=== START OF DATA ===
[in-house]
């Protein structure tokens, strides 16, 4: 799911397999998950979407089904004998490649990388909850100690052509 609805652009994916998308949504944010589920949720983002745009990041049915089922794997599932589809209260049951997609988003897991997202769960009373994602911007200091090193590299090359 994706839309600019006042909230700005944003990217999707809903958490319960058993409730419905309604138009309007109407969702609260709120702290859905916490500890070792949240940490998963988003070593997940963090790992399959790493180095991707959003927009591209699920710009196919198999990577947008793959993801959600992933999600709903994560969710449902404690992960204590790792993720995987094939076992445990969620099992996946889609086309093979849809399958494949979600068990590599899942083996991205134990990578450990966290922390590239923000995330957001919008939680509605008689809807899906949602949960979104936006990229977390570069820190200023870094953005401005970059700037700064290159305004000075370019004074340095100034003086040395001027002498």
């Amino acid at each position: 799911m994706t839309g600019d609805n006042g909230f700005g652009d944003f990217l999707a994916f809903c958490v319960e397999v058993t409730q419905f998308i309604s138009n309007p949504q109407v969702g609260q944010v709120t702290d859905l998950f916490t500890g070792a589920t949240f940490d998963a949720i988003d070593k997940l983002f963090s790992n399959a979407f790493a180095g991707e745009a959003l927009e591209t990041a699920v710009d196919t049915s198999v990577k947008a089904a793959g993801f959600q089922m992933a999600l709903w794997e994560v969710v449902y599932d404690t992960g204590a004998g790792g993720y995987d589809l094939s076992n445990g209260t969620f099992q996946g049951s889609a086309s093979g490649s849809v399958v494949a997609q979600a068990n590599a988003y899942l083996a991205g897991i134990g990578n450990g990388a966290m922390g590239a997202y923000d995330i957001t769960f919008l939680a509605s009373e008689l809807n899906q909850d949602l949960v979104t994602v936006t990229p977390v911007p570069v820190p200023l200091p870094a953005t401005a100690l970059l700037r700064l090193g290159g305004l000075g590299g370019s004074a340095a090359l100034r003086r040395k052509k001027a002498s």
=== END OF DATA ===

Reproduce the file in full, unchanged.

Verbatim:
[in-house]
């Protein structure tokens, strides 16, 4: 799911397999998950979407089904004998490649990388909850100690052509 609805652009994916998308949504944010589920949720983002745009990041049915089922794997599932589809209260049951997609988003897991997202769960009373994602911007200091090193590299090359 994706839309600019006042909230700005944003990217999707809903958490319960058993409730419905309604138009309007109407969702609260709120702290859905916490500890070792949240940490998963988003070593997940963090790992399959790493180095991707959003927009591209699920710009196919198999990577947008793959993801959600992933999600709903994560969710449902404690992960204590790792993720995987094939076992445990969620099992996946889609086309093979849809399958494949979600068990590599899942083996991205134990990578450990966290922390590239923000995330957001919008939680509605008689809807899906949602949960979104936006990229977390570069820190200023870094953005401005970059700037700064290159305004000075370019004074340095100034003086040395001027002498």
């Amino acid at each position: 799911m994706t839309g600019d609805n006042g909230f700005g652009d944003f990217l999707a994916f809903c958490v319960e397999v058993t409730q419905f998308i309604s138009n309007p949504q109407v969702g609260q944010v709120t702290d859905l998950f916490t500890g070792a589920t949240f940490d998963a949720i988003d070593k997940l983002f963090s790992n399959a979407f790493a180095g991707e745009a959003l927009e591209t990041a699920v710009d196919t049915s198999v990577k947008a089904a793959g993801f959600q089922m992933a999600l709903w794997e994560v969710v449902y599932d404690t992960g204590a004998g790792g993720y995987d589809l094939s076992n445990g209260t969620f099992q996946g049951s889609a086309s093979g490649s849809v399958v494949a997609q979600a068990n590599a988003y899942l083996a991205g897991i134990g990578n450990g990388a966290m922390g590239a997202y923000d995330i957001t769960f919008l939680a509605s009373e008689l809807n899906q909850d949602l949960v979104t994602v936006t990229p977390v911007p570069v820190p200023l200091p870094a953005t401005a100690l970059l700037r700064l090193g290159g305004l000075g590299g370019s004074a340095a090359l100034r003086r040395k052509k001027a002498s």